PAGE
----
Top 10 Risks of the South Asian Diet

The South Asian diet contributes to many of the common health problems amongst Asian communities in the UK. Making some basic changes can go a long way. We look at 10 areas of the ‘desi’ diet that need attention for better health.

Top 10 Risks of a South Asian Diet

Our greatest wealth really is our health

South Asians have a much higher risk of chronic disease. The risk of getting type 2 Diabetes is a staggering 6 times higher than the general population and we are twice as likely to die from heart disease.

Whilst it’s impossible to alter our genetic make up we can improve our lifestyle habits.

There is enormous diversity in cultures, traditions and habits amongst Asian communities in the UK but there are certain dietary practices that persevere despite the detrimental effect they have on our health.

Here are 10 dietary practices that need urgent reform for a healthier you.

1. Fried Food
Fried foods feature in many religious celebrations and family gatherings. Occasional consumption of foods such as samosas, pakoras, puris or bhaturas is fine so long as these occasions aren’t every week! Fried foods are calorific and contribute to weight gain. Re-using oil will change its molecular structure likening it to trans fats which have been linked to heart disease.

Try baking samosas with a little oil brushed over the pastry or use filo pastry instead of shortcrust pastry. Healthier starters are curried chick peas or chopped vegetables.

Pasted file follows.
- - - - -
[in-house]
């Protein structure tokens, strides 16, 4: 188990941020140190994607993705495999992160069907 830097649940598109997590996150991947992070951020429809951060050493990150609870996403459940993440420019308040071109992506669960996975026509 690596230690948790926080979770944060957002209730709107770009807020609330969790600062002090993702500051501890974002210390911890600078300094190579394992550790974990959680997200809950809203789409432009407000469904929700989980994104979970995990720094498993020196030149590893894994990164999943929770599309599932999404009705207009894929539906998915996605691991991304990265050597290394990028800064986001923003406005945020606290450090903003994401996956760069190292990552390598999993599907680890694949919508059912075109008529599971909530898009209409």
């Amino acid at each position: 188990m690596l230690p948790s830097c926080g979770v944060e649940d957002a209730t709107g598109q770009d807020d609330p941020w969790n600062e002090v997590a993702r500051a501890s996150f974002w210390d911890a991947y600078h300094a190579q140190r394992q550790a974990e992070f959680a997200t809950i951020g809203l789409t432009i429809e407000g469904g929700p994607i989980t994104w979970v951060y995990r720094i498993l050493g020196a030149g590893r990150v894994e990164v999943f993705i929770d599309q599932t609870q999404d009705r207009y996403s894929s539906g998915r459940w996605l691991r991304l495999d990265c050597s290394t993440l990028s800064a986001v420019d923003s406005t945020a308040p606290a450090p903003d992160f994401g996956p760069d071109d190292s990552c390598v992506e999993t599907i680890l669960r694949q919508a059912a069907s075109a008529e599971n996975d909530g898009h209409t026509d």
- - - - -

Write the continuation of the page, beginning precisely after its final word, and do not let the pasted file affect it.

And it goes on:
2. Butter/Ghee
Curries are traditionally cooked in butter or ghee, both of which are saturated fats. Saturated fats are originate from animal products and result in raised cholesterol levels and furred arteries.

Replacing butter and ghee with small amounts of polyunsaturated fats such as sunflower or corn oil or monounsaturated fats such as olive or rapeseed oil would be heart protective.

3. Sugar
Traditional Asian sweetmeats or ‘mithai’ such as jalebi, ladoo, gulab jamun and burfi have alarmingly high levels of fat and sugar whilst offering little nutrition. Traditional sweets are made using sugar, ghee, full cream milk powder, sweet condensed milk and coconut.

Reducing our consumption of sweet snacks and swapping them for more nutritious snacks such as fruit or low fat yoghurts would help save our teeth and waistline.

4. Salt
Too much salt in the diet can lead to high blood pressure and increased risk of stroke. Try to limit limit salt intake to less than 6grams a day, which is about a level teaspoon.

Simple changes you can make are to gradually reducing salt in cooking, using lo-salt and most importantly limiting the intake of salty snacks and pickles.

5. Large Portions
Our bodies needs small, nutritious meals to fuel our metabolic processes. Having that ‘stuffed’ feeling at the end of a meal is generally an indicator that we have eaten too much.

Trying to eat slowly over a 20 minute period and chew food for better digestion. Try smaller meals throughout the day instead of large ones. By listening to our body will help regulate portions.

6. Unbalanced Meals